On 14 August 2019, the Minister for Child Protection, Mr Luke Donellan, introduced the Children Legislation Amendment Bill 2019 (VIC) (‘the Bill’) to the Victorian Legislative Assembly. If passed, the Bill will enact various amendments across multiple acts, with the objective of strengthening and improving various protections around Victorian children.
The Bill is also part of the Government’s response to the recommendations from the Royal Commission into Institutional Responses to Child Sexual Abuse (‘the Royal Commission’). The final report of the Royal Commission was released on 15 December 2017 and was discussed in an earlier article published by Timebase.
Mandatory reporting under section 184 of Children, Youth and Families Act 2005 (VIC) (‘the Children, Youth and Families Act’) is defined as the legal obligation for nominated professional groups to report physical or sexual child abuse to authorities, where there is reasonable belief of abuse. These nominated professionals are known as mandatory reporters, defined under section 182 of the Children, Youth and Families Act.
Under the Children, Youth and Families Act, currently, professions that are mandatory reporters include:
If passed, the Bill will amend the Children, Youth and Families Act to include individuals in religious ministries as mandatory reporters of child abuse.
Section 327(2) of the Crimes Act 1958 (VIC) (‘the Crimes Act’) states that it is an offence to fail to disclose sexual offences committed against a child. An individual who is 18 years old or older, who has information that leads them to the reasonable belief that a sexual offence has been committed against a child under the age of 16, must disclose this information to the police. However, section 327(7)(b) of the Crimes Act provides that if the information leading to the reasonable belief is privileged, as under Part 3.10 of Chapter 3 of the Evidence Act 2008 (VIC) (‘the Evidence Act’), then the individual is not liable under section 327(2).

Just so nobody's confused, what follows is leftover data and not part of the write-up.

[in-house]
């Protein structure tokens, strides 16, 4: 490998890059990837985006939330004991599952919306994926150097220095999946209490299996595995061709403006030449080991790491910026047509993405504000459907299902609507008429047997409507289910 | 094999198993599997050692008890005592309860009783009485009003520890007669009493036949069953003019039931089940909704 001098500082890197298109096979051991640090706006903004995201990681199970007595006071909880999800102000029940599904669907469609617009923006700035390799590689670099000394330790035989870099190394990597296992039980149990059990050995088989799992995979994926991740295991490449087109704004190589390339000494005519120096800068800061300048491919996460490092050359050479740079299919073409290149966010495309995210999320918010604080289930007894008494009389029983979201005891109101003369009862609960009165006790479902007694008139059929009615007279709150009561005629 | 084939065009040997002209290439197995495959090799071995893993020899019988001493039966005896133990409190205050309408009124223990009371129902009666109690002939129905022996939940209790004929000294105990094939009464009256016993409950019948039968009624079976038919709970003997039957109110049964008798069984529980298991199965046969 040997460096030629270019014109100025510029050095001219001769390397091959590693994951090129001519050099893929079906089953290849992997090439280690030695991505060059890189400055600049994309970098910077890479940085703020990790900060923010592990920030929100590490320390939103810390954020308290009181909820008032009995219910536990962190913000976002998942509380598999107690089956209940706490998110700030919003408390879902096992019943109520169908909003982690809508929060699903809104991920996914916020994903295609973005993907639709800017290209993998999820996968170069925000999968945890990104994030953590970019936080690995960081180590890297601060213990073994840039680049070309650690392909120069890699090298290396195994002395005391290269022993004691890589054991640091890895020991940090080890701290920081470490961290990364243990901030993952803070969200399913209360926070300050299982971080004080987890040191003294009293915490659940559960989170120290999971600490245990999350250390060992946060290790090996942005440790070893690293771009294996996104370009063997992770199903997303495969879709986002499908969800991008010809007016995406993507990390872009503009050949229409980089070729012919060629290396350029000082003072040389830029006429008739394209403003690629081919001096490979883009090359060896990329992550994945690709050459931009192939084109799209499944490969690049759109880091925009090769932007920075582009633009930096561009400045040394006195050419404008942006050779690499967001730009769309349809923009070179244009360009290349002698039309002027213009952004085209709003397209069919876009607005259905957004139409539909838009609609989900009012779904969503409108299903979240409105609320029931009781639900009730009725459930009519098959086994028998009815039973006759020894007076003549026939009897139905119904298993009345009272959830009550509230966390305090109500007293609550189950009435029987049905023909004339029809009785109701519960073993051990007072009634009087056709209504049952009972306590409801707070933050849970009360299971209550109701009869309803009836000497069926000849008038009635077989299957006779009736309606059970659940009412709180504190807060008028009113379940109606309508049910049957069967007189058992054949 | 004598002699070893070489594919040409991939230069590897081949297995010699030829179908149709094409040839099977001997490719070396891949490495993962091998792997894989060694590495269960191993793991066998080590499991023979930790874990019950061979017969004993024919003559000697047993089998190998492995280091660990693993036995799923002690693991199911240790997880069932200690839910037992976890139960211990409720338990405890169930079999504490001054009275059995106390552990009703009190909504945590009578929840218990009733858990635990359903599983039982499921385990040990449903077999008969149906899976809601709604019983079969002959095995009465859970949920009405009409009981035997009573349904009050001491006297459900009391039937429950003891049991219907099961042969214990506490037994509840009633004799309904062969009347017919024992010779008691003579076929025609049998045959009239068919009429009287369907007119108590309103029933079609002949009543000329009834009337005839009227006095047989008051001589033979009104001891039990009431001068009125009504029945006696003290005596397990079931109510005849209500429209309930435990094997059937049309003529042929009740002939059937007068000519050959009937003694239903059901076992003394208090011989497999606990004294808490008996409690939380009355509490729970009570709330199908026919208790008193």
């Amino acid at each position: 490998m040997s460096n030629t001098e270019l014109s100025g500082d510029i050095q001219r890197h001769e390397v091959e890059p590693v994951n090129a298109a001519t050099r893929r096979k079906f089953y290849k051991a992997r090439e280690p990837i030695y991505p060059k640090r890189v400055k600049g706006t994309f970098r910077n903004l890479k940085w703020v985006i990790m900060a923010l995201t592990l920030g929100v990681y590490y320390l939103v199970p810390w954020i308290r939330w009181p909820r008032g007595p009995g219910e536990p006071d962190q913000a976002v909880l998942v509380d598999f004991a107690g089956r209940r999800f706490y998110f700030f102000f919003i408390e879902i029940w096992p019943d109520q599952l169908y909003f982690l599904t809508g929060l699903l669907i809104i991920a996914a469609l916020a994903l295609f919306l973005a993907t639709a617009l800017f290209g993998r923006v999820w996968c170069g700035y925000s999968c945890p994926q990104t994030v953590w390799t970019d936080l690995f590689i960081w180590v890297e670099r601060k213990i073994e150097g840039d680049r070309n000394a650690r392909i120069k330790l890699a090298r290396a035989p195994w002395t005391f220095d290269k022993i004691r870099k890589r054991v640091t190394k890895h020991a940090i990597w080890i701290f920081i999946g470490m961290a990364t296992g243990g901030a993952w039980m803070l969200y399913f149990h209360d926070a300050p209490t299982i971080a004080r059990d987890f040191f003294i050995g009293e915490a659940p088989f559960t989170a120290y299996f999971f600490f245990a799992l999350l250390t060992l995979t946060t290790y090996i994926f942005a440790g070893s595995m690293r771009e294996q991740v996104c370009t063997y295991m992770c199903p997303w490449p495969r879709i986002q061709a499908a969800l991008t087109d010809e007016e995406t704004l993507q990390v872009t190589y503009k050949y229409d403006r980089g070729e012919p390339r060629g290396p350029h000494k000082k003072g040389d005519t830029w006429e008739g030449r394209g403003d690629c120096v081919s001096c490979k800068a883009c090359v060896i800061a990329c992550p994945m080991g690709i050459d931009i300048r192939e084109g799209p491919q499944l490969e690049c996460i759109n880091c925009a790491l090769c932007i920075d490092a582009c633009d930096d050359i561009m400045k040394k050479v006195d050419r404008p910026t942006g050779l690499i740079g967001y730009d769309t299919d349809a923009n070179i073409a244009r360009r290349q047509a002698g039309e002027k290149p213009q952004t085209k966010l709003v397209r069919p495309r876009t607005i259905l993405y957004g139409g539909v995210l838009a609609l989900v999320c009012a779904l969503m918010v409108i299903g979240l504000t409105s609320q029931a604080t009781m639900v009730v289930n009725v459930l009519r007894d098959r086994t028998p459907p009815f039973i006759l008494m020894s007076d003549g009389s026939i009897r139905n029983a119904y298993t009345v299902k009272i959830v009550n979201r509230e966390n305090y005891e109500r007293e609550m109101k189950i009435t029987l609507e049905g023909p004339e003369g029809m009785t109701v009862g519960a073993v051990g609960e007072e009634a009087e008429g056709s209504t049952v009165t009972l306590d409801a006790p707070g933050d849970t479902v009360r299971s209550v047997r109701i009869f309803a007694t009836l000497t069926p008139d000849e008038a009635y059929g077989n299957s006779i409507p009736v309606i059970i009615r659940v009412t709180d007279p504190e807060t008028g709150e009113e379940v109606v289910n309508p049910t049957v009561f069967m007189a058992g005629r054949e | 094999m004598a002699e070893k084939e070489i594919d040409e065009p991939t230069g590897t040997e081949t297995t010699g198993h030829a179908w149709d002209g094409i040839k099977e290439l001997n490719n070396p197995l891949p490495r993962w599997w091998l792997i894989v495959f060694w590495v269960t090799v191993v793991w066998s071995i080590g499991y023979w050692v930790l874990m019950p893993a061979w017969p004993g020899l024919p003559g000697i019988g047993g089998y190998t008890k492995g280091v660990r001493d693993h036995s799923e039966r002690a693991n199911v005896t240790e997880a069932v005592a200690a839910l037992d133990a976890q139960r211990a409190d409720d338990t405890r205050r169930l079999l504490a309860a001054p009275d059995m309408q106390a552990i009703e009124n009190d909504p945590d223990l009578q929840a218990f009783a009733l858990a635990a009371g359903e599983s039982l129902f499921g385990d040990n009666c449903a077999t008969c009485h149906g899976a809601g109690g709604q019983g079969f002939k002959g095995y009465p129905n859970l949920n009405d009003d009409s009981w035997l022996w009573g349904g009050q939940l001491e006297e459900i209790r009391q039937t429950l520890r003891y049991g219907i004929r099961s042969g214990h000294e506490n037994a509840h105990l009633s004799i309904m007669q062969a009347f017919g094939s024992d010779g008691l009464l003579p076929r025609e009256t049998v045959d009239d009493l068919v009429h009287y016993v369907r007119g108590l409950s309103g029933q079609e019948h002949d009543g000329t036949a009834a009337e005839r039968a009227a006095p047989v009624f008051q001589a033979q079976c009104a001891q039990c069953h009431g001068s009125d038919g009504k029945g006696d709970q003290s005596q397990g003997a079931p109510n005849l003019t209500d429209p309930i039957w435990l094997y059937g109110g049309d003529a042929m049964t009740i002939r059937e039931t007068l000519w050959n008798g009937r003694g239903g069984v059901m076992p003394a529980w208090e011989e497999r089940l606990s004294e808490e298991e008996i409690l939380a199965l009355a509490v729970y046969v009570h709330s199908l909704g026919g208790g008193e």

Section 127(1) of the Evidence Act (in Part 3.10 of Chapter 3) provides that information acquired in religious confessions, given to a person who is the member of the clergy of any church or religious denomination is privileged. Therefore, under the current law, religious confessions are exempt from the failure to disclose offence in the Crimes Act.
The Bill amends both the Crimes Act and the Evidence Act to the effect this exemption will no longer apply, if information given in a religious confession pertains to:
The Bill also proposes amendments to the Limitation of Actions Act 1958 (VIC) that will allow survivors of sexual and non-sexual institutional abuse to apply to the courts in order to overturn unfair historical compensation payments.
Additional amendments under the Bill include:
Category A offences are the most serious offences for the purposes of the Working with Children Act 2005 (VIC), and includes rape and murder.
TimeBase is an independent, privately owned Australian legal publisher specialising in the online delivery of accurate, comprehensive and innovative legislation research tools including LawOne and unique Point-in-Time Products. Nothing on this website should be construed as legal advice and does not substitute for the advice of competent legal counsel.
Children Legislation Amendment Bill 2019 (VIC) and supporting documents available from TimeBase’s LawOne Service
Children, Youth and Families Act 2005 (VIC) and explanatory material available from TimeBase’s LawOne Service
Crimes Act 1958 (VIC) and explanatory material available from TimeBase’s LawOne Service
Evidence Act 2008 (VIC) and explanatory material available from TimeBase’s LawOne Service
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